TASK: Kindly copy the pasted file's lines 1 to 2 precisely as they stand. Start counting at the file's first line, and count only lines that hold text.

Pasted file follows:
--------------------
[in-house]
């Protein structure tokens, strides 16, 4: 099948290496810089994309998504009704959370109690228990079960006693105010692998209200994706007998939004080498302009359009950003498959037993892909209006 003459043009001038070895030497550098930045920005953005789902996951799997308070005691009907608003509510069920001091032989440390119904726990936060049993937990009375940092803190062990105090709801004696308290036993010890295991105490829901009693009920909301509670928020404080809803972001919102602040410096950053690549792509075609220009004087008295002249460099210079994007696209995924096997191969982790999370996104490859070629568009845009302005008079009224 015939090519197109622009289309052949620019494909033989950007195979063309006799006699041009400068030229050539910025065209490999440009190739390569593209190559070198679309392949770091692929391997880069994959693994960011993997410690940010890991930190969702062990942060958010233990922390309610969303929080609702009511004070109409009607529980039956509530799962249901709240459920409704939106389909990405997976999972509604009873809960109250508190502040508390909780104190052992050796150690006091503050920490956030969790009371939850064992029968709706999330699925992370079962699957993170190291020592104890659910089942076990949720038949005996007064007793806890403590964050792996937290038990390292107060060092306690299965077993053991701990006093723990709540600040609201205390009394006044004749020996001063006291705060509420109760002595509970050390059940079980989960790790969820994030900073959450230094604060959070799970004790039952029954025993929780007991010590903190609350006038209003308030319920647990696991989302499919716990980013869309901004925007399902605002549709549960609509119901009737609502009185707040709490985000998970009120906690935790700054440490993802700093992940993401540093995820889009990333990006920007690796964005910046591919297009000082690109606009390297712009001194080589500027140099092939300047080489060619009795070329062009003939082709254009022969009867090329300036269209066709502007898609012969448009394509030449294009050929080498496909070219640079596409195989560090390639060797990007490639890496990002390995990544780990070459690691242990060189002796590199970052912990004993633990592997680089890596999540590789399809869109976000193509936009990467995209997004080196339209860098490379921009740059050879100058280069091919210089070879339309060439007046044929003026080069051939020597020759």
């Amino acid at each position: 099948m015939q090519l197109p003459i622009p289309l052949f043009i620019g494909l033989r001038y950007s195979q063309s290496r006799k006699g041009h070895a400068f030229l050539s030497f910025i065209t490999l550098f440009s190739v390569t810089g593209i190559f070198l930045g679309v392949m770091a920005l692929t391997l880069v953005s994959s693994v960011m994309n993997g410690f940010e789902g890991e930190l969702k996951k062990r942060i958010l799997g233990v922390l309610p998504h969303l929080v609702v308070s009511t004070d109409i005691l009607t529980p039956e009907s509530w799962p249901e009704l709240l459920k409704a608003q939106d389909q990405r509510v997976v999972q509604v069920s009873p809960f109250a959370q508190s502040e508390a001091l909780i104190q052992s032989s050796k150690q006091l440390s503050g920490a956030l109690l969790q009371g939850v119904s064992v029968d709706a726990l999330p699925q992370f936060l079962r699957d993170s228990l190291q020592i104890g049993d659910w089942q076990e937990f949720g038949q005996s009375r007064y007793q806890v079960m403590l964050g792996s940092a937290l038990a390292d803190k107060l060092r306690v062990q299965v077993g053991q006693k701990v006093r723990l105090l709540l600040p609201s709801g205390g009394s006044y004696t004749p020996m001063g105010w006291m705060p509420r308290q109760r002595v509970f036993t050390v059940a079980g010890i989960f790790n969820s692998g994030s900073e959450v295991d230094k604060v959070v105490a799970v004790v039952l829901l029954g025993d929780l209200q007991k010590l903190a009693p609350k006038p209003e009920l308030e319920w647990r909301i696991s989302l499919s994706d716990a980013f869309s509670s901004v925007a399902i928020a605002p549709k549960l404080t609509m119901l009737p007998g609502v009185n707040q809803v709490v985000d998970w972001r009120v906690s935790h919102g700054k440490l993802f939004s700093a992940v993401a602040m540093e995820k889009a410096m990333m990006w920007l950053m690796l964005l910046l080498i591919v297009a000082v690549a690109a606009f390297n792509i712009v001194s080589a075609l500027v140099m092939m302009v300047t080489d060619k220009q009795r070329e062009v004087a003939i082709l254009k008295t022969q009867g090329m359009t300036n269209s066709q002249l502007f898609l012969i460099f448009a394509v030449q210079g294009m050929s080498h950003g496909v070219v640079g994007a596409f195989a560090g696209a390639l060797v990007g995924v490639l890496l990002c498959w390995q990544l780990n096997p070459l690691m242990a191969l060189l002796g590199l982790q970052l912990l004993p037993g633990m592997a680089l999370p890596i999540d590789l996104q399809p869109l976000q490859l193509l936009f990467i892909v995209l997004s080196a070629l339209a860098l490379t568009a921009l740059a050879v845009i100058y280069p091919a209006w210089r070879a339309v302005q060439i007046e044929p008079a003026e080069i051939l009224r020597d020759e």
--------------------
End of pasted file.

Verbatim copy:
[in-house]
């Protein structure tokens, strides 16, 4: 099948290496810089994309998504009704959370109690228990079960006693105010692998209200994706007998939004080498302009359009950003498959037993892909209006 003459043009001038070895030497550098930045920005953005789902996951799997308070005691009907608003509510069920001091032989440390119904726990936060049993937990009375940092803190062990105090709801004696308290036993010890295991105490829901009693009920909301509670928020404080809803972001919102602040410096950053690549792509075609220009004087008295002249460099210079994007696209995924096997191969982790999370996104490859070629568009845009302005008079009224 015939090519197109622009289309052949620019494909033989950007195979063309006799006699041009400068030229050539910025065209490999440009190739390569593209190559070198679309392949770091692929391997880069994959693994960011993997410690940010890991930190969702062990942060958010233990922390309610969303929080609702009511004070109409009607529980039956509530799962249901709240459920409704939106389909990405997976999972509604009873809960109250508190502040508390909780104190052992050796150690006091503050920490956030969790009371939850064992029968709706999330699925992370079962699957993170190291020592104890659910089942076990949720038949005996007064007793806890403590964050792996937290038990390292107060060092306690299965077993053991701990006093723990709540600040609201205390009394006044004749020996001063006291705060509420109760002595509970050390059940079980989960790790969820994030900073959450230094604060959070799970004790039952029954025993929780007991010590903190609350006038209003308030319920647990696991989302499919716990980013869309901004925007399902605002549709549960609509119901009737609502009185707040709490985000998970009120906690935790700054440490993802700093992940993401540093995820889009990333990006920007690796964005910046591919297009000082690109606009390297712009001194080589500027140099092939300047080489060619009795070329062009003939082709254009022969009867090329300036269209066709502007898609012969448009394509030449294009050929080498496909070219640079596409195989560090390639060797990007490639890496990002390995990544780990070459690691242990060189002796590199970052912990004993633990592997680089890596999540590789399809869109976000193509936009990467995209997004080196339209860098490379921009740059050879100058280069091919210089070879339309060439007046044929003026080069051939020597020759």